A new philosophy professor arrives on a small town campus near Newport, Rhode Island. His name, Abe Lucas. His reputation : bad. Abe is said to be a womanizer and an alcoholic. But what people do not know is that he is a disillusioned idealist. Since he has become aware of his inability to change the world, he has indeed been living in a state of deep nihilism and arrogant desperation. In class, he only goes through the motions and outside he drinks too much. But as far as sex is concerned, he is just a shadow of himself now: depression is not synonymous with Viagra! For all that, he can't help being attracted to one of his students, pretty and bright Jill Pollard. He enters into a relationship with her which remains platonic, even if Jill would not say no to more. The situation remains unchanged for a while until, one day, in a diner, Abe and Jill surprise a conversation that will change the course of their lives dramatically...Written by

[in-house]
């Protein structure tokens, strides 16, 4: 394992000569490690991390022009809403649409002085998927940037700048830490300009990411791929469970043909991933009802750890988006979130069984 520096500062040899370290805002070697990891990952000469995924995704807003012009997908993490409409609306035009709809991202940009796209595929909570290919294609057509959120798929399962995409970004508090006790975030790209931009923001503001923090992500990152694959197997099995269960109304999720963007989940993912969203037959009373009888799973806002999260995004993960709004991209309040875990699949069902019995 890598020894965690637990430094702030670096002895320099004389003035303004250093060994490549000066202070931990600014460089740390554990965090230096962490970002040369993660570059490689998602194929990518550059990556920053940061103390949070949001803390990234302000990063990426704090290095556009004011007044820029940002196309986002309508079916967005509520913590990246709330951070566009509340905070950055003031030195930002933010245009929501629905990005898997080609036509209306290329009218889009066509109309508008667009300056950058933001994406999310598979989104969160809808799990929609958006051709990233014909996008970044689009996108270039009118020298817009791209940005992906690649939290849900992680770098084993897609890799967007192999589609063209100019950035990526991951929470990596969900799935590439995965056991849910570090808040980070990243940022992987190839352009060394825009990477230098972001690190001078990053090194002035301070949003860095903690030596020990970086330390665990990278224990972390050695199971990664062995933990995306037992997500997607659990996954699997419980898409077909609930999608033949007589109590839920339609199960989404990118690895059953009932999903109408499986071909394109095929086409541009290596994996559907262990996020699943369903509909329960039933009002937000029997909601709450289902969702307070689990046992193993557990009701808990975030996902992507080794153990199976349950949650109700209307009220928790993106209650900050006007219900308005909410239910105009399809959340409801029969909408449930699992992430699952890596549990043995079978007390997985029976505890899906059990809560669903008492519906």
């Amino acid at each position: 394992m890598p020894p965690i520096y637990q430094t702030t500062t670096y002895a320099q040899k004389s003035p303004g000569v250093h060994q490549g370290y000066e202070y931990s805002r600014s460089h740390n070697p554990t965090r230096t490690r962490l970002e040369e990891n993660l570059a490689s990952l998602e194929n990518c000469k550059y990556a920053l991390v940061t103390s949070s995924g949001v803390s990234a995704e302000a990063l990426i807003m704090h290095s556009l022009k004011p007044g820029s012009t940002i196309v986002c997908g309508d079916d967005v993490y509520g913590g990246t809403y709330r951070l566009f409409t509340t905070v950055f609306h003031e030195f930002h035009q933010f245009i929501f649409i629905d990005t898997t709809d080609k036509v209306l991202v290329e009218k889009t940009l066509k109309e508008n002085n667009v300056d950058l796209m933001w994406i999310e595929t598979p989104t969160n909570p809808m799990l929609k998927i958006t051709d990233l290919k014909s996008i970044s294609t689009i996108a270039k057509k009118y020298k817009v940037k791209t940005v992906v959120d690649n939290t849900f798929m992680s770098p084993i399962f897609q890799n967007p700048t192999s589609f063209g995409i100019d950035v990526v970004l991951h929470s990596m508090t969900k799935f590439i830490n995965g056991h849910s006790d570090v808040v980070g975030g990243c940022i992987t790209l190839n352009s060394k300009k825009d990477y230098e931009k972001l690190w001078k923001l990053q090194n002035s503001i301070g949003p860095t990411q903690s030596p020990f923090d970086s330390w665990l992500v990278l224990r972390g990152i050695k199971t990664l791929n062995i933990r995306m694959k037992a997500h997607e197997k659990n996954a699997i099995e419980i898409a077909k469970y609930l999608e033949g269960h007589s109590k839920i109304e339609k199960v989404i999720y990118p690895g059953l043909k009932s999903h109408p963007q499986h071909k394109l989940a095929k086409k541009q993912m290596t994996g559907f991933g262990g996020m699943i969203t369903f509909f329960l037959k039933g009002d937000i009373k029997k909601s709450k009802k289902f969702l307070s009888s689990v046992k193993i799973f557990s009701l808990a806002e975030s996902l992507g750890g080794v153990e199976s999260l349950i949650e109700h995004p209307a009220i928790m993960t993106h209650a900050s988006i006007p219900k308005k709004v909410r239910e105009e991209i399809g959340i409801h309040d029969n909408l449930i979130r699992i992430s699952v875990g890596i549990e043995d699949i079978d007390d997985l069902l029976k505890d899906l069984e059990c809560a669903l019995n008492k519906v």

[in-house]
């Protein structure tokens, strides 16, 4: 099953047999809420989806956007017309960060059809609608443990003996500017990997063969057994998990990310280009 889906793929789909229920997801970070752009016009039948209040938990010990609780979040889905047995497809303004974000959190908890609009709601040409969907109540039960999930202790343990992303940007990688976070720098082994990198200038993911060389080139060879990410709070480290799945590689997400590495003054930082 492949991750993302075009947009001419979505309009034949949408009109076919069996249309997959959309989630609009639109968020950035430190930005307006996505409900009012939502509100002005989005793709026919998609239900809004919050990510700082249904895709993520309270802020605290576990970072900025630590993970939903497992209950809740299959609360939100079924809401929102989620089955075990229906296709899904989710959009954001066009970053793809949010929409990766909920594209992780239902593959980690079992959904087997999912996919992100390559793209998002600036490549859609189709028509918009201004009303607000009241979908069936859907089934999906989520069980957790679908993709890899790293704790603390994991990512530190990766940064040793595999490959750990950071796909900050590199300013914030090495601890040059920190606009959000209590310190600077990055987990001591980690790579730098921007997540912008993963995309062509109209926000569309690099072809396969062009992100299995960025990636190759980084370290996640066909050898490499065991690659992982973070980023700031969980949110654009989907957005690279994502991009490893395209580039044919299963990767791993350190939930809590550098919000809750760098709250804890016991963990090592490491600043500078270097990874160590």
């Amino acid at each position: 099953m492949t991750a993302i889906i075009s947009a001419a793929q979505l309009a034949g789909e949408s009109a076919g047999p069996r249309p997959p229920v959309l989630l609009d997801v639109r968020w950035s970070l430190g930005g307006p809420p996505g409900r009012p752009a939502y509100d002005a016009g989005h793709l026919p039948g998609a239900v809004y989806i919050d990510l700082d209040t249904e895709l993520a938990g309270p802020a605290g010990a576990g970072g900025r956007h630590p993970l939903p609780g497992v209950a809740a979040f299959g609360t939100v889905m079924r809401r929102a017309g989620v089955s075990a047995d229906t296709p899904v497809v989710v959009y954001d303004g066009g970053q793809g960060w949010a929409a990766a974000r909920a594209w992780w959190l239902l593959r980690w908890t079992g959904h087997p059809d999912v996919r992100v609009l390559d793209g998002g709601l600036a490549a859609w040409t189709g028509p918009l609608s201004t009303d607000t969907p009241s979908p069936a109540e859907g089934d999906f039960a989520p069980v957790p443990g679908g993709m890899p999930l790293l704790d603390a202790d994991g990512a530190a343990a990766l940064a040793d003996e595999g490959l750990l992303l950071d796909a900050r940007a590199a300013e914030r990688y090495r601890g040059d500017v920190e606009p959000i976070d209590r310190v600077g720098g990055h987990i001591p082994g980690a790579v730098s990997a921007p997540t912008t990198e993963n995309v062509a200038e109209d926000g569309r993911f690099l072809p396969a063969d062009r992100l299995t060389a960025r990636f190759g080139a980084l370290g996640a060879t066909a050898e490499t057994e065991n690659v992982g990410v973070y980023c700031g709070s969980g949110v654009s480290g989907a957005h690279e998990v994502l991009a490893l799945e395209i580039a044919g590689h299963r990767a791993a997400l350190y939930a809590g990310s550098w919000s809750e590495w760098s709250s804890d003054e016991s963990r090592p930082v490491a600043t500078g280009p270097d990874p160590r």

Rita enters Abe's apartment from a driving rain, yet her clothing and hair are dry. See more »
Kant said human reason is troubled by questions that it cannot dismiss, but also cannot answer. Okay, so, what are we talking about here? Morality? Choice? The randomness of life? Aesthetics? Murder?
I think Abe was crazy from the beginning. Was it from stress? Was it anger? Was he disgusted by what he saw as life's never-ending suffering? Or was he simply bored by the meaninglessness of day-to-day existence? He was so damn interesting. And different. And a good talker. ...
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Woody doing Philosophy Noir rounds out a trilogy - underrated though flawed